Scientists using observations from NASA’s Reuven Ramaty High Energy Solar Spectroscopic Imager (RHESSI) satellite detected flashes of gamma ray energy in Earth’s upper atmosphere in greater detail than ever before. RHESSI is part of NASA’s Sun-Earth Connection program. It was designed to study X-rays and gamma rays from solar flares. However, RHESSI’s detectors pick up gamma rays from a variety of sources.
A team of researchers from the University of California, Santa Cruz (UC-SC), University of California, Berkeley (UC-Berkeley), and the University of British Columbia (UBC), Vancouver, Canada, reported new findings about these bursts of energy, called terrestrial gamma ray flashes (TGFs).
TGFs are very short blasts of gamma rays, lasting about one millisecond, emitted into space from Earth’s upper atmosphere. They are thought to be emitted by electrons traveling at 99.99 percent of the speed of light (186,000 mps), when they scatter off of atoms and decelerate in the upper atmosphere.
The Burst and Transient Source Experiment (BATSE) on the Compton Gamma-Ray Observatory first discovered TGFs in 1994. However, BATSE’s ability to count the TGFs or measure their peak energies was limited. Observations from RHESSI raised the maximum recorded energy of TGFs by a factor of 10, and indicate Earth gives off approximately 50 TGFs or more daily.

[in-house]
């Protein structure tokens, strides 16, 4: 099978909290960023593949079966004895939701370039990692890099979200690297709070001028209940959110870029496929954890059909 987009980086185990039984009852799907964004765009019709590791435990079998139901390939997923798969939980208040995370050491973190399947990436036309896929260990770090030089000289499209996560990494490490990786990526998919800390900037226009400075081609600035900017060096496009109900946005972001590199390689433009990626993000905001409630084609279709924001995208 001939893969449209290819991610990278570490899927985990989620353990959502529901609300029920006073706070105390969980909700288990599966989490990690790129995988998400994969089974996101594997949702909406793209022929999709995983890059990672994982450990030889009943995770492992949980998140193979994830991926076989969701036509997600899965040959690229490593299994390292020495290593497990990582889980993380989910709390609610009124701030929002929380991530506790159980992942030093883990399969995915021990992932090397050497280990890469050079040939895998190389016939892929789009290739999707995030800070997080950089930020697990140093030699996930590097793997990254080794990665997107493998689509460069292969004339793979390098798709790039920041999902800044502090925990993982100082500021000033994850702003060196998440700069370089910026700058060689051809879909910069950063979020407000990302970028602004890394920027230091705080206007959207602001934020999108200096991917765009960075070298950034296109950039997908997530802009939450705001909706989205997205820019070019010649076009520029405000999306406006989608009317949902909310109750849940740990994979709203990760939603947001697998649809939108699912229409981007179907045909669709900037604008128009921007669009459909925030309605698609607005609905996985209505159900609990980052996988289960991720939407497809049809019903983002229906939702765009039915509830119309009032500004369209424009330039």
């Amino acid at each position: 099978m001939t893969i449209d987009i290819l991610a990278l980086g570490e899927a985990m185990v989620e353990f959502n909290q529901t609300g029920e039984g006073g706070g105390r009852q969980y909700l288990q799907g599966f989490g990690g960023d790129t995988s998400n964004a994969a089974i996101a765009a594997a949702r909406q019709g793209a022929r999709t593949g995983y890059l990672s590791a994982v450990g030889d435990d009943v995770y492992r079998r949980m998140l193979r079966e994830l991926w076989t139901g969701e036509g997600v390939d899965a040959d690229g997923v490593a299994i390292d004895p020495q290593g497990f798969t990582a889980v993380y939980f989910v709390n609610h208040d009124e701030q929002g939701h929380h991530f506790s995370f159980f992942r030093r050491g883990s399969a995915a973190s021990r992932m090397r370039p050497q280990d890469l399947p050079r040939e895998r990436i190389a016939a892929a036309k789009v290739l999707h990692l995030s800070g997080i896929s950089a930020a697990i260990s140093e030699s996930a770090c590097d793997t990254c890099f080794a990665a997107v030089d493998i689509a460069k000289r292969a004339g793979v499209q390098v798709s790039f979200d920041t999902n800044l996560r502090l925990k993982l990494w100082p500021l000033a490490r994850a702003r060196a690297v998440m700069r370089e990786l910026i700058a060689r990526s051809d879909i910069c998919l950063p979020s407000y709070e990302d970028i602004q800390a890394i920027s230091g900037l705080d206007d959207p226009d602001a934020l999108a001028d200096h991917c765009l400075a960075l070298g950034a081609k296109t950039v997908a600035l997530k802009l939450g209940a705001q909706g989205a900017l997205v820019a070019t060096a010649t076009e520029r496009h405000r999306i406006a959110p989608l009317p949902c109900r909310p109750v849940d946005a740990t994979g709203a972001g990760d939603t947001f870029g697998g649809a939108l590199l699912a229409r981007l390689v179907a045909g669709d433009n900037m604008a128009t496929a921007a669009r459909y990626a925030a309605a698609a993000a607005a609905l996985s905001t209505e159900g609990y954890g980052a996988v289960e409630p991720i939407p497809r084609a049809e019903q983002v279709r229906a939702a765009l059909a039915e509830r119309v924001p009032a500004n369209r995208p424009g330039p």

“This is a very interesting process involving extreme physics right here on Earth. If we can understand the process here, it might give us insights into similar processes in less accessible parts of the universe,” said David Smith, an assistant professor of physics at UC-SC and first author of the paper. “The energies we see are as high as those of gamma rays emitted from black holes and neutron stars,” Smith said.
While it remains unknown exactly how electron beams accelerate fast enough to produce TGFs, Smith said it may involve the build-up of electric charge at the tops of thunder clouds due to lightning discharges. This results in a powerful electric field between the cloud tops and the ionosphere, the outer layer of Earth’s atmosphere.
“Regardless of the exact mechanism, there is some enormous particle accelerator in the upper atmosphere that is accelerating electrons to these very high energies, so they emit gamma rays when they hit the sparse atoms of the upper atmosphere,” Smith said. “What’s exciting is we are getting data good enough for the theorists to really test their models.”
TGFs have been correlated with lightning strikes and may be related to visible phenomena that occur in the upper atmosphere over thunderstorms. RHESSI investigators plan to collaborate with other researchers to investigate how various phenomena are related, Smith said.
Smith worked with RHESSI principal investigator Robert Lin at UC Berkeley and Christopher Barrington-Leigh, now at UBC, to plan ways they could use the satellite for a range of investigations in addition to studying solar flares. Their report was published last week in the journal Science. It presents the first analysis for TGFs covering the results from a search of three months of RHESSI data. The analysis of additional data is ongoing.
RHESSI, a NASA Small Explorer spacecraft, was launched on Feb. 2, 2002. It is managed by NASA’s Goddard Space Flight Center, Greenbelt, Md., and the University of California, Berkeley, Calif.
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